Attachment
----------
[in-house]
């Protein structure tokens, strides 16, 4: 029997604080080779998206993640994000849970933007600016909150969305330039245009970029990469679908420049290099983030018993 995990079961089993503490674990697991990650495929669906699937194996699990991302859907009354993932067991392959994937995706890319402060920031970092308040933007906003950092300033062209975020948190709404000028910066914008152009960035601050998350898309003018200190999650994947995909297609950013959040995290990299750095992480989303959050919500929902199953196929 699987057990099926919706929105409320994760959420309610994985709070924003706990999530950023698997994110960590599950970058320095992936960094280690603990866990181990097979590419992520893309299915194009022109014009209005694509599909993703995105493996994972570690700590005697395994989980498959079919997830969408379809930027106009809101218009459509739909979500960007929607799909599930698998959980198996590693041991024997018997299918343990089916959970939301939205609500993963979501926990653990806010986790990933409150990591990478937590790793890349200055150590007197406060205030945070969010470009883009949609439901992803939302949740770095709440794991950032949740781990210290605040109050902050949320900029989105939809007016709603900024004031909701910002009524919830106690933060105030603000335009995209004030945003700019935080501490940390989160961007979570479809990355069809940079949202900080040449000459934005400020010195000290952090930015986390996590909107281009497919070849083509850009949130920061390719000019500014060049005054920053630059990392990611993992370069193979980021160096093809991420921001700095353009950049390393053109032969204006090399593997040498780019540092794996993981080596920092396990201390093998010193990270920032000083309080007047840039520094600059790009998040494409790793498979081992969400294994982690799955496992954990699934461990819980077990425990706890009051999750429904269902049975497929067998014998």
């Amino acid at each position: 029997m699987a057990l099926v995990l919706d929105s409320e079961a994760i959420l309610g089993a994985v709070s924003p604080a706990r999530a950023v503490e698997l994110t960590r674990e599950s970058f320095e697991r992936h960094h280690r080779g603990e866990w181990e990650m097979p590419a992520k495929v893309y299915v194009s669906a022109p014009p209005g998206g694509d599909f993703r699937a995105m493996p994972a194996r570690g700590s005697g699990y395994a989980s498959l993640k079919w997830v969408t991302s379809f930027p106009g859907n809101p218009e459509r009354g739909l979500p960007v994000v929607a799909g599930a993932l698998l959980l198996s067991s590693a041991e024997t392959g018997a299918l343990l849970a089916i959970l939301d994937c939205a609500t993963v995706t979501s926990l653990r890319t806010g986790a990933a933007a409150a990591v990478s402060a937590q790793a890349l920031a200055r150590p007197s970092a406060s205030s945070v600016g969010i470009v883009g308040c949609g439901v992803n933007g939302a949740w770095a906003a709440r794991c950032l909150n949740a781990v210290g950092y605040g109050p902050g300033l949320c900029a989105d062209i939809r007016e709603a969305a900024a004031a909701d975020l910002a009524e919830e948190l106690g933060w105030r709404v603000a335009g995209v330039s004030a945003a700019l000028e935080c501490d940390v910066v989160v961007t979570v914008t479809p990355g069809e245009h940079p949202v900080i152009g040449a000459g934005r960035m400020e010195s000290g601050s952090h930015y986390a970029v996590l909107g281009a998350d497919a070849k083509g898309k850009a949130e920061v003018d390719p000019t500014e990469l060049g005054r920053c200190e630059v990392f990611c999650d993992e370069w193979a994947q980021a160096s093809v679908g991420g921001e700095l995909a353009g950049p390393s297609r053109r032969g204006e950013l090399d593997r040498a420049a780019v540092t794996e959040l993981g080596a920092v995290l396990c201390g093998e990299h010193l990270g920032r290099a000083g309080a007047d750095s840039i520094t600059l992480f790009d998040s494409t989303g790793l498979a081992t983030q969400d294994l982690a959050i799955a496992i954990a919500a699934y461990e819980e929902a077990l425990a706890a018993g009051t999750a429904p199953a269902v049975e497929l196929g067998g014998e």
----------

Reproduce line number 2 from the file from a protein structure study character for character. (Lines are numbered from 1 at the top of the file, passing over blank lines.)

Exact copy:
């Protein structure tokens, strides 16, 4: 029997604080080779998206993640994000849970933007600016909150969305330039245009970029990469679908420049290099983030018993 995990079961089993503490674990697991990650495929669906699937194996699990991302859907009354993932067991392959994937995706890319402060920031970092308040933007906003950092300033062209975020948190709404000028910066914008152009960035601050998350898309003018200190999650994947995909297609950013959040995290990299750095992480989303959050919500929902199953196929 699987057990099926919706929105409320994760959420309610994985709070924003706990999530950023698997994110960590599950970058320095992936960094280690603990866990181990097979590419992520893309299915194009022109014009209005694509599909993703995105493996994972570690700590005697395994989980498959079919997830969408379809930027106009809101218009459509739909979500960007929607799909599930698998959980198996590693041991024997018997299918343990089916959970939301939205609500993963979501926990653990806010986790990933409150990591990478937590790793890349200055150590007197406060205030945070969010470009883009949609439901992803939302949740770095709440794991950032949740781990210290605040109050902050949320900029989105939809007016709603900024004031909701910002009524919830106690933060105030603000335009995209004030945003700019935080501490940390989160961007979570479809990355069809940079949202900080040449000459934005400020010195000290952090930015986390996590909107281009497919070849083509850009949130920061390719000019500014060049005054920053630059990392990611993992370069193979980021160096093809991420921001700095353009950049390393053109032969204006090399593997040498780019540092794996993981080596920092396990201390093998010193990270920032000083309080007047840039520094600059790009998040494409790793498979081992969400294994982690799955496992954990699934461990819980077990425990706890009051999750429904269902049975497929067998014998």